, Volume 13, Issue 2, pp 119-132

Accuracy assessment of the National Geodetic Survey’s OPUS-RS utility

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Abstract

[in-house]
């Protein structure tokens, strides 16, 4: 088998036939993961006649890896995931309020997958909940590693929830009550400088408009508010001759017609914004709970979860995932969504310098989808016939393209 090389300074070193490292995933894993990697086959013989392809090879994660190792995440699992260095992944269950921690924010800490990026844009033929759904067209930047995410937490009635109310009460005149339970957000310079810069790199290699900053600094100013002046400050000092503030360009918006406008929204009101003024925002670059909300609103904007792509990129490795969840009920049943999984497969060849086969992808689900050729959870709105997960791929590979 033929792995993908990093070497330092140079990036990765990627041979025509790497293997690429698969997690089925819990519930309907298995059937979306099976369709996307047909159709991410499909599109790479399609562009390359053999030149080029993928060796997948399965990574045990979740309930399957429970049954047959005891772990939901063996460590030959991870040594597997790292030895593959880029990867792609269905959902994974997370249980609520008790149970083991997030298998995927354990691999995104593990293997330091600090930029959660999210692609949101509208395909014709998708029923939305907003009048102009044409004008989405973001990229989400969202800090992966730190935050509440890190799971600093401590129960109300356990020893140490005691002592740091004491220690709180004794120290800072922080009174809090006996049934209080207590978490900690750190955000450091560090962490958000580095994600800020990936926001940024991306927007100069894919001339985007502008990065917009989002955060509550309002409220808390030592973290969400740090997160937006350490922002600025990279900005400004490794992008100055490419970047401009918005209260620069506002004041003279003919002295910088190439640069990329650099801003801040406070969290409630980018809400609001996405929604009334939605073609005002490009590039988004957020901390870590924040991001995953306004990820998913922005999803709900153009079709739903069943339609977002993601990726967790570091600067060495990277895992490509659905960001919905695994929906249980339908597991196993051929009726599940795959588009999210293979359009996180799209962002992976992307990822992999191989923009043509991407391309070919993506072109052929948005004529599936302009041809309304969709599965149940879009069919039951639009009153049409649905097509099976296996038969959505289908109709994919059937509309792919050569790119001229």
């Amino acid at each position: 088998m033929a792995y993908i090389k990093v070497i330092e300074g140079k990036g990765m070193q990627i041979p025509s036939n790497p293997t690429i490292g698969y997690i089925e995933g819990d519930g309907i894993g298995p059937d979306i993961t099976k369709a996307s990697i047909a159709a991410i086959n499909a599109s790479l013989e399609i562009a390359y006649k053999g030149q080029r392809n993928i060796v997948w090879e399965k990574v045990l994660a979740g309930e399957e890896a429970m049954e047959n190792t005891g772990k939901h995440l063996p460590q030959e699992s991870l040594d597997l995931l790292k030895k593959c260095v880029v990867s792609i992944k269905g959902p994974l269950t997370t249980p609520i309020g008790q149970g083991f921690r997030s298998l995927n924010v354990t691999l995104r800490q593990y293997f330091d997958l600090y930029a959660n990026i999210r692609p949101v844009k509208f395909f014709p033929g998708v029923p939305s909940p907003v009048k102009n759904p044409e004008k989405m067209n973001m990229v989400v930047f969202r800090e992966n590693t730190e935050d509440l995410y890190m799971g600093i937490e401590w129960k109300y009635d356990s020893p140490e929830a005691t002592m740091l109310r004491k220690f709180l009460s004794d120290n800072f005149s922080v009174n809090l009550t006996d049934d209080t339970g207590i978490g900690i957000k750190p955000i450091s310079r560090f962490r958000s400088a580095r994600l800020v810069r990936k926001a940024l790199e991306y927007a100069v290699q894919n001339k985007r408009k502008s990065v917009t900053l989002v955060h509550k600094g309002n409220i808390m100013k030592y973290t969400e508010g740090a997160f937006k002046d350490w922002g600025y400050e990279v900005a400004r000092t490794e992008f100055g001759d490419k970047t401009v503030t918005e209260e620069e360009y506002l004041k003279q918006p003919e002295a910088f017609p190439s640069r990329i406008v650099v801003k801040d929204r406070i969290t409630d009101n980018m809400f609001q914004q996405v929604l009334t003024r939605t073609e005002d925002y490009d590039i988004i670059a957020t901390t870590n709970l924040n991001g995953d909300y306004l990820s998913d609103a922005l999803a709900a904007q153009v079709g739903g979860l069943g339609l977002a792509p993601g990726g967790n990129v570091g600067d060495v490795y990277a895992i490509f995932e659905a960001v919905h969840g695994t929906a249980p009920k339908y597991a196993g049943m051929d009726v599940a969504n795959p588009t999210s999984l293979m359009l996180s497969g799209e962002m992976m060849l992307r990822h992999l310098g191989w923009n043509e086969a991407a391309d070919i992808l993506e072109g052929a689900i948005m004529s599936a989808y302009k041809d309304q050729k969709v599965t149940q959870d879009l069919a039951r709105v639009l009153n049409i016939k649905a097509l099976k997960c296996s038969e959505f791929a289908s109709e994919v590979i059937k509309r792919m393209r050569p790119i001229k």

OPUS-RS is a rapid static form of the National Geodetic Survey’s On-line Positioning User Service (OPUS). Like OPUS, OPUS-RS accepts a user’s GPS tracking data and uses corresponding data from the U.S. Continuously Operating Reference Station (CORS) network to compute the 3-D positional coordinates of the user’s data-collection point called the rover. OPUS-RS uses a new processing engine, called RSGPS, which can generate coordinates with an accuracy of a few centimeters for data sets spanning as little as 15 min of time. OPUS-RS achieves such results by interpolating (or extrapolating) the atmospheric delays, measured at several CORS located within 250 km of the rover, to predict the atmospheric delays experienced at the rover. Consequently, standard errors of computed coordinates depend highly on the local geometry of the CORS network and on the distances between the rover and the local CORS. We introduce a unitless parameter called the interpolative dilution of precision (IDOP) to quantify the local geometry of the CORS network relative to the rover, and we quantify the standard errors of the coordinates, obtained via OPUS-RS, by using functions of the form $$ \sigma ({\text{IDOP}},{\text{RMSD}}) = \sqrt {(\alpha \cdot {\text{IDOP}})^{2} + (\beta \cdot {\text{RMSD}})^{2} } $$ here α and β are empirically determined constants, and RMSD is the root-mean-square distance between the rover and the individual CORS involved in the OPUS-RS computations. We found that α = 6.7 ± 0.7 cm and β = 0.15 ± 0.03 ppm in the vertical dimension and α = 1.8 ± 0.2 cm and β = 0.05 ± 0.01 ppm in either the east–west or north–south dimension.